3B-2B-SS Negro Leagues 1933-49 Detroit Stars, Newark Dodgers, Newark Eagles, New York Cubans
Ray Dandridge was a masterful third baseman, a stylist who could make all the plays.
He was smooth and relaxed, with soft hands, a strong arm, and the versatility to
excel at any infield position. "People would pay their way in to the game just to
see him field," claimed Monte Irvin. Roy Campanella said, "I never saw anyone better
as a fielder." Hoyt Wilhelm, who played against Dandridge in Cuba and with him in
Minneapolis (American Association), asserted, "No matter how the ball was hit, he
always made the throw so that he just did get the man at first." Others observed
that a train could go through Dandridge's bowlegs, but that a baseball never did.
started his pro career with the 1933 Detroit Stars and moved to the Negro National
League's Newark Eagles, for whom he starred throughout the remainder of the 1930s.
A spray hitter with good bat control, he seldom struck out, and skillfully executed
the hit-and-run. In 1935, he hit .368. Looking for more money in 1939, he opted to
play in Latin America. He went to Mexico in 1940, and spent most of the decade there.
When he came back for a year in Newark in 1944, he batted .370, leading the NNL in
hits, runs, and total bases. In 1945 he set a Mexican League record for hitting
safely in the most consecutive games and managed his team to a pennant. In nine Mexican
League seasons, he compiled a .343 average. Following the 1948 season, he returned
to the States as player-manager of the New York Cubans.
During his time in the
NNL, Dandridge registered a lifetime .355 average, and played in three East-West
all-star games, hitting .545. He played winter ball in Mexico, Venezuela, Puerto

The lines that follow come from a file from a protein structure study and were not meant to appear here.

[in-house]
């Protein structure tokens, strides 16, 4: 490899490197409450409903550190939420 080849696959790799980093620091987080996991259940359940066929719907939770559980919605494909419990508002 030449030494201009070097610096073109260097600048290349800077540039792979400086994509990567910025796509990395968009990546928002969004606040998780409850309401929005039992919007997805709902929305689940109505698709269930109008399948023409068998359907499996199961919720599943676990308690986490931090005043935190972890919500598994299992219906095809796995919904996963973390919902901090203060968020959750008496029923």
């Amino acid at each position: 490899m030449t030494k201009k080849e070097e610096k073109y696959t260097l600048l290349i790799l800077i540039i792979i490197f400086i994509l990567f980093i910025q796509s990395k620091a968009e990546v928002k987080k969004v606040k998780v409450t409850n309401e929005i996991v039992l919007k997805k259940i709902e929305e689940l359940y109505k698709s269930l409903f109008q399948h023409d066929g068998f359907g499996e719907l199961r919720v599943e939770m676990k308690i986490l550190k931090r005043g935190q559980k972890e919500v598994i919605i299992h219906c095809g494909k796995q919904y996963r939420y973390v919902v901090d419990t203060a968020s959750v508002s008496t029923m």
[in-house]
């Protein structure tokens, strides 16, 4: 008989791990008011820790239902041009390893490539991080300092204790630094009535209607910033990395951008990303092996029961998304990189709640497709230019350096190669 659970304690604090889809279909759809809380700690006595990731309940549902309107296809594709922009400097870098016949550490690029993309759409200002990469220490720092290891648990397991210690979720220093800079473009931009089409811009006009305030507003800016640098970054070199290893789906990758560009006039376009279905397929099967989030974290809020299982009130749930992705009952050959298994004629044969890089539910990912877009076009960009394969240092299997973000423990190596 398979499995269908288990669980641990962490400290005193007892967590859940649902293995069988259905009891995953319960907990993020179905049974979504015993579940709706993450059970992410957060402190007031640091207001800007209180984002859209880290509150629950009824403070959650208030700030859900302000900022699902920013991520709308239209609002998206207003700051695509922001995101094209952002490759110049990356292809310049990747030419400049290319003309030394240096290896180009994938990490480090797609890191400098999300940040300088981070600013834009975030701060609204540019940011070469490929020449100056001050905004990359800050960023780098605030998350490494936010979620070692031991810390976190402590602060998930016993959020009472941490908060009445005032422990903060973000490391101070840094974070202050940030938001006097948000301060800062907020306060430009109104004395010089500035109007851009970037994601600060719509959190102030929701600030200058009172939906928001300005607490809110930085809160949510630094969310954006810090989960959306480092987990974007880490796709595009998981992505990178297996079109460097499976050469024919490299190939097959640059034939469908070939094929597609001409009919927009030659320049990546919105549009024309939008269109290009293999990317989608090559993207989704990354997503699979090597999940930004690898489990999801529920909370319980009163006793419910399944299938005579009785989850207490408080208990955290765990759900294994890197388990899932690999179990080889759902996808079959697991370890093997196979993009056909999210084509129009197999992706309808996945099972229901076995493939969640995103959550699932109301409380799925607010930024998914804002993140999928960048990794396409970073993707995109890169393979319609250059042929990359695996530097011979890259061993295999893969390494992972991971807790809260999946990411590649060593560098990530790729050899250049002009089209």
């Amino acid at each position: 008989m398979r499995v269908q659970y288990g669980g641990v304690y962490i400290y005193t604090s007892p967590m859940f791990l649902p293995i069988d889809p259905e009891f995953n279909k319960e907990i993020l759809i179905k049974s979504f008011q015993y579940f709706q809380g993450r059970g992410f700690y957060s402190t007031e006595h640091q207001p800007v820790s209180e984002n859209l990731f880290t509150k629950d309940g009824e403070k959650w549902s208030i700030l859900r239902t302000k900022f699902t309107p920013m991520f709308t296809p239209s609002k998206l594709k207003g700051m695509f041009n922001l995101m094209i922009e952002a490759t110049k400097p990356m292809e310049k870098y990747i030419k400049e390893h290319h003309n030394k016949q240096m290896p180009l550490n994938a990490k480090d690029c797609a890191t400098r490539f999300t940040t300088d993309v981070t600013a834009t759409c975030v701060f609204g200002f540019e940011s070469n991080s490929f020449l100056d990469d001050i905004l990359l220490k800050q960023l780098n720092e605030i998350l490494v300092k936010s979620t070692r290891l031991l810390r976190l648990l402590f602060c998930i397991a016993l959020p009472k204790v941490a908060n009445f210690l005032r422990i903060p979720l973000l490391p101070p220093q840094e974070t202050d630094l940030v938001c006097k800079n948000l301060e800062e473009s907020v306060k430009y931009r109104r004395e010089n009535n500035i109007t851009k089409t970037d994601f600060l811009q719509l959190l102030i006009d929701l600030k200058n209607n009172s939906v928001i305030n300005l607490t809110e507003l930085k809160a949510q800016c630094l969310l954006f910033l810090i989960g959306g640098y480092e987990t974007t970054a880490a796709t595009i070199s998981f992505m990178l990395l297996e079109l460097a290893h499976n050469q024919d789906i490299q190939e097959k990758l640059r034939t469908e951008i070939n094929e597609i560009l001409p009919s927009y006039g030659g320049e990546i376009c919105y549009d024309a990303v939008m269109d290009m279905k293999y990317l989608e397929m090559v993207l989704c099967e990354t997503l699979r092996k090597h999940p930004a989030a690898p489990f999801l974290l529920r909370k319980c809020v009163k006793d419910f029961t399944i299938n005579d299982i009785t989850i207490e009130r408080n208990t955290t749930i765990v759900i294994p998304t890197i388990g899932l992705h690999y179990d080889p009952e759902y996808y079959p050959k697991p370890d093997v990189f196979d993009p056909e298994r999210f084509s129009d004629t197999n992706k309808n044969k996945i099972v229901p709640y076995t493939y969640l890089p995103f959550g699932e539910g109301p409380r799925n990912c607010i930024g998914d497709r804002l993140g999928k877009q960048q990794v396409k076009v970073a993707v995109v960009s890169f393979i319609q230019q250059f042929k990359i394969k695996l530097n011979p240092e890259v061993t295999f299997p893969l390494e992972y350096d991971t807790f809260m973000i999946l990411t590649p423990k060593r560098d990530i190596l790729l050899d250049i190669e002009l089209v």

Rico, and Cuba; in 11 seasons of Cuban Winter League action, he batted .282.
after Jackie Robinson signed with the Brooklyn Dodgers, Bill Veeck contacted Dandridge
about playing with the Cleveland Indians, but Dandridge refused to leave Mexico without
a bonus. Later, in 1949, at age thirty-five, he was signed by the New York Giants
and assigned to their Triple-A farm club at Minneapolis. He batted .363 his first
year there, and won the league's MVP award in 1950, when he led Minneapolis to the
league championship. Despite his achievements, the Giants would not promote him to
the parent club.
While at Minneapolis, Dandridge provided advice and assistance
to a young Willie Mays, who never forgot the help or the man. Returning to Cooperstown
for Dandridge's induction into the Hall of Fame (he was elected by the Committee
on Baseball Veterans in 1987), Mays stated, "Ray Dandridge helped me tremendously
when I came through Minneapolis. Sometimes you just can't overlook those things.
Ray was a part of me when I was coming along."